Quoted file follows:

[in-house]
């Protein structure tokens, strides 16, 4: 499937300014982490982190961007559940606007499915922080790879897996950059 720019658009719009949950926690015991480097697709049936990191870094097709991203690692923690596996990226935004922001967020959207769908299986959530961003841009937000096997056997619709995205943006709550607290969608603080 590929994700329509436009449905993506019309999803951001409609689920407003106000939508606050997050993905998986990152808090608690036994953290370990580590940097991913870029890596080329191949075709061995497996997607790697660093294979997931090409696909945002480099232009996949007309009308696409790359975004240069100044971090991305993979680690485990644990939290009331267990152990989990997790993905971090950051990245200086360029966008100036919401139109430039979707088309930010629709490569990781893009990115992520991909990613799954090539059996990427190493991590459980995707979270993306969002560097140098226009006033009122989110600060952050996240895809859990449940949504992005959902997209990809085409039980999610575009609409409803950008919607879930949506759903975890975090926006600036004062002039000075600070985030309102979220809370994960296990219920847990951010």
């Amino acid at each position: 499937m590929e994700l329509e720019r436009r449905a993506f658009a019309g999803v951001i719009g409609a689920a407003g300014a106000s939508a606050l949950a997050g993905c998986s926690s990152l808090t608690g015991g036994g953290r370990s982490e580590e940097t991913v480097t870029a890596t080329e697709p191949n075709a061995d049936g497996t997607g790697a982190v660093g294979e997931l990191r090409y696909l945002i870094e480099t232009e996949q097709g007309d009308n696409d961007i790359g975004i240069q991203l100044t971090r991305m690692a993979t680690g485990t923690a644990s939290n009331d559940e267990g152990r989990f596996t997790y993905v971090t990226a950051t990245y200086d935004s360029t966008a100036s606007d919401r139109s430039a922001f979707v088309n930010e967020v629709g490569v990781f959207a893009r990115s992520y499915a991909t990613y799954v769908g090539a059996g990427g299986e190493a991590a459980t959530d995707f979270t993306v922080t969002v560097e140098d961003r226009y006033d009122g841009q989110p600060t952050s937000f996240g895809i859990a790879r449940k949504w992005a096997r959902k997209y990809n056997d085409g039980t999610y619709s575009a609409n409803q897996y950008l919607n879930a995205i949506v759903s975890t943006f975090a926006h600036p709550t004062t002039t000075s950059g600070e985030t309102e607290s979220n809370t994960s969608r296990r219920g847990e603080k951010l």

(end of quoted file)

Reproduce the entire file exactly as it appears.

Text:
[in-house]
């Protein structure tokens, strides 16, 4: 499937300014982490982190961007559940606007499915922080790879897996950059 720019658009719009949950926690015991480097697709049936990191870094097709991203690692923690596996990226935004922001967020959207769908299986959530961003841009937000096997056997619709995205943006709550607290969608603080 590929994700329509436009449905993506019309999803951001409609689920407003106000939508606050997050993905998986990152808090608690036994953290370990580590940097991913870029890596080329191949075709061995497996997607790697660093294979997931090409696909945002480099232009996949007309009308696409790359975004240069100044971090991305993979680690485990644990939290009331267990152990989990997790993905971090950051990245200086360029966008100036919401139109430039979707088309930010629709490569990781893009990115992520991909990613799954090539059996990427190493991590459980995707979270993306969002560097140098226009006033009122989110600060952050996240895809859990449940949504992005959902997209990809085409039980999610575009609409409803950008919607879930949506759903975890975090926006600036004062002039000075600070985030309102979220809370994960296990219920847990951010």
């Amino acid at each position: 499937m590929e994700l329509e720019r436009r449905a993506f658009a019309g999803v951001i719009g409609a689920a407003g300014a106000s939508a606050l949950a997050g993905c998986s926690s990152l808090t608690g015991g036994g953290r370990s982490e580590e940097t991913v480097t870029a890596t080329e697709p191949n075709a061995d049936g497996t997607g790697a982190v660093g294979e997931l990191r090409y696909l945002i870094e480099t232009e996949q097709g007309d009308n696409d961007i790359g975004i240069q991203l100044t971090r991305m690692a993979t680690g485990t923690a644990s939290n009331d559940e267990g152990r989990f596996t997790y993905v971090t990226a950051t990245y200086d935004s360029t966008a100036s606007d919401r139109s430039a922001f979707v088309n930010e967020v629709g490569v990781f959207a893009r990115s992520y499915a991909t990613y799954v769908g090539a059996g990427g299986e190493a991590a459980t959530d995707f979270t993306v922080t969002v560097e140098d961003r226009y006033d009122g841009q989110p600060t952050s937000f996240g895809i859990a790879r449940k949504w992005a096997r959902k997209y990809n056997d085409g039980t999610y619709s575009a609409n409803q897996y950008l919607n879930a995205i949506v759903s975890t943006f975090a926006h600036p709550t004062t002039t000075s950059g600070e985030t309102e607290s979220n809370t994960s969608r296990r219920g847990e603080k951010l």